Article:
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optional commas

I was tweet-talking with Lane Greene this morning about whether Americans' love for/Britons' indifference to optional commas can be quantified. And so I did a little experiment. And so I'm going to tell you about it.

For this I'm comparing the British National Corpus and the Corpus of Contemporary American English. (They're not 100% comparable, but they'll do.) In the BNC, there's on average 1 comma for every 20 words written. In COCA, it's 1:15. So, there are a lot more commas in the American corpus. (I tried this on the GloWBE corpus too, and got about 10% more commas in AmE than BrE–but it's harder to know in GloWBE that the writers are from the country that they're categori{s/z}ed in.)

That doesn't tell us that Americans like optional commas more, though. That could mean that Americans like the grammatical constructions that require commas more than Brits do. Or it coulI did this for one context last year and found that my American friends were about twice as likely to use a comma (versus not using one) in the phrase "Happy Birthday(,) Lynne", and my British friends patterned in the opposite way.
d mean that Americans write longer lists than Brits do. To really know, we need to look in contexts where the comma might occur and see if it's there.

So here are a few more contexts.

After a short, sentence-initial adverbial: If you want to modify a sentence with 'when, where, why or how', you can use a prepositional phrase or an adverb. Usually, these wouldn't have commas around them, but at the start of the sentence, they often do, to mark the particular prosodic (intonational) pattern that goes with such phrases and to help the reader know that the subject of the sentence has not turned up yet.

To look at this, I decided to try sentences that start with phrases like "In 1973..." So I searched the corpora for:
. In 19* (,) the
That is to say, a (BrE) full stop/(AmE) period followed by in followed by anything starting with 19 (which ended up just being year-names), then a comma or no comma, then the word the. The the ensures that I'm not getting longer phrases at the start. So every hit is something like "In 1973(,) the band released their best album" and not things like "In 190 years of customer service at their Oxford Street branch (,) they'd never before killed a customer". That way, I've got a uniform set of short sentence-initial adverbials. (The longer ones are more apt to have commas in BrE, it's just the short adverbials I'm testing.)

And this is what you get:

comma            none         ratio
UK      495 1095   1:2
US       3445 1449   2:1

In other words, (more than) twice as many commas as not in AmE, and the opposite in BrE—just as we found in the birthday vocatives. (The US corpus is much larger than the UK one, so it works best to compare the ratios between countries.)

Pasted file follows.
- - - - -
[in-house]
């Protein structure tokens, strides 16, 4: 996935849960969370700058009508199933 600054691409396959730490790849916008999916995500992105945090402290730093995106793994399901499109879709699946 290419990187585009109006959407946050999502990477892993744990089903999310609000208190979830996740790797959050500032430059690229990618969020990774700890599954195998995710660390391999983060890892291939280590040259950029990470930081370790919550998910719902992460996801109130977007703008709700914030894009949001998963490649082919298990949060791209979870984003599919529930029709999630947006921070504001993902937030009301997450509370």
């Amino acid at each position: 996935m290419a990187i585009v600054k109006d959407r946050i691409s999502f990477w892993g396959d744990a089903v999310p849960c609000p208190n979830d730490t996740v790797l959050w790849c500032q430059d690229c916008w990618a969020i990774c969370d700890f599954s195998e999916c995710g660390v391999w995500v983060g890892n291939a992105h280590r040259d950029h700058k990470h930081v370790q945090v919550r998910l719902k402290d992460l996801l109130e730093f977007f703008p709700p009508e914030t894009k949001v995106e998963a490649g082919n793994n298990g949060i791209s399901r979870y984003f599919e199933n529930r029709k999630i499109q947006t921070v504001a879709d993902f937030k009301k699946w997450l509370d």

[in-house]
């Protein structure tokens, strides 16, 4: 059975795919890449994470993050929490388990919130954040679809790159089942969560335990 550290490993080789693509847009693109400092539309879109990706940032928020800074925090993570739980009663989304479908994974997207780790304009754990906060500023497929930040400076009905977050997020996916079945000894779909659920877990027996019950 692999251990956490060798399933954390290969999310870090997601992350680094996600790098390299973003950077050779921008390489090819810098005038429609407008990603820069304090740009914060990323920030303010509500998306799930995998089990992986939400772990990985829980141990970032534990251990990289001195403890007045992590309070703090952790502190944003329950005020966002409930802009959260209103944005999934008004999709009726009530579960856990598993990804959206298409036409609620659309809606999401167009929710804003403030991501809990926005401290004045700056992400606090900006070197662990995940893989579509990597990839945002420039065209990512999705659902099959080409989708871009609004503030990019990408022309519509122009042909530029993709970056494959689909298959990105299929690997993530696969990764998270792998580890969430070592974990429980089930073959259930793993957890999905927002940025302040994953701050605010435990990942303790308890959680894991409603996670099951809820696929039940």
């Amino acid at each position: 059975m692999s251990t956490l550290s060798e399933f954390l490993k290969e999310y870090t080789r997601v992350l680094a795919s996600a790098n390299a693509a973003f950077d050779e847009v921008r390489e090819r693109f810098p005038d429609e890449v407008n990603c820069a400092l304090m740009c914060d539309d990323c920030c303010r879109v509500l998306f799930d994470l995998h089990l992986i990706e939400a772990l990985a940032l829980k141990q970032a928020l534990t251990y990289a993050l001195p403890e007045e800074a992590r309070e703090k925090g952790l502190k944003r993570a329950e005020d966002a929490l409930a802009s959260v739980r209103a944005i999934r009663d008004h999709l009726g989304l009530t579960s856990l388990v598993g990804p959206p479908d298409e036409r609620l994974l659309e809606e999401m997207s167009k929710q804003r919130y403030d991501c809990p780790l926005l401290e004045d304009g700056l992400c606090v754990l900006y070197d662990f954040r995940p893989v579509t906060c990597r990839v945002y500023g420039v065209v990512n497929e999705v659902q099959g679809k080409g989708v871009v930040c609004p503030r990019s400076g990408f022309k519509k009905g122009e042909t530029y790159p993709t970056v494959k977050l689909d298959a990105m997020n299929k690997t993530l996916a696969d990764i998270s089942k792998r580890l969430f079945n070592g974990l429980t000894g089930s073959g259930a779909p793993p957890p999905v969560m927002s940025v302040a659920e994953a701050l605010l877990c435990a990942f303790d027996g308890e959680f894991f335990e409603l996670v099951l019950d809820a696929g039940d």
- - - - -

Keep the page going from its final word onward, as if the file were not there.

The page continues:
On to the next context:
You can visit the Oxford Comma on Twitter
Pic by @rcasinelli

The serial/Oxford comma: I was once one of those people who thought that having a firm stand on the Oxford comma was a good thing. I now think it's pretty silly. We don't need tribalism in punctuation any more than we need tribalism in the rest of life. But oh well. There's a lot of it if you hang out in the part of Twitter that I hang out in.

A quick definition for those outside the punctuation-culture wars: the serial, or Oxford, comma is a comma before the conjunction (usually and or or) in a list of three or more. So:
Oxford:  I like blogs, dictionaries, and world peace.
Non-Oxford:  I like blogs, dictionaries and world peace.

Serial comma is the older (1922), orig.-AmE name for the thing. The term Oxford comma (after the Oxford University Press) is newer (1951) and now the more popular term in the US. Why? Because, as Mary Norris, in her Between You and Me: Confessions of a Comma Queen, puts it: Oxford “gives it a bit of class, a little snob appeal”. And that's what the punctuation-culture wars are about.  FiveThirtyEight found that Americans who prefer the Oxford comma tend to pat themselves on the back about their grammar knowledge. John McIntyre of the Baltimore Sun (quoted at last link) concludes that “Feigned passion about the Oxford comma, when not performed for comic effect, is mere posturing.”

Anyhow, Americans do have a reputation among editors for liking that comma more than Brits do.  
Is the reputation well founded?

I looked in the aforementioned corpora for
butter , [noun] (,) and [noun]       
men , women (,) and children
Why butter? Because if I tried to search for "noun, noun(,) and noun", the computer couldn't cope. I needed to stick a particular noun in there to bring the amount of data down. The second phrase gives me more data to work with, but since it's a set phrase, I didn't want to just use it in case it garbled the results. (In the end, there are apparently fewer discussions of ingredients in the BNC than COCA, so the butter examples didn't do much for the numbers. But I have to leave it at that because I need to get back to work.)

 And I found:

Oxford comma      none          ratio    
UK      4+1124+124     1:10
US       109+310129+434    1:1.3

So, it is true that Americans use the Oxford comma more than Brits do. But it's not true that Americans use the Oxford comma more than not.

And if you grew up in the US at the same time as I did, thinking about lists containing butter might make you think of this gem, now stuck in my head for the rest of the day:

This post first appeared on Separated By A Common Language, please read the originial post: here

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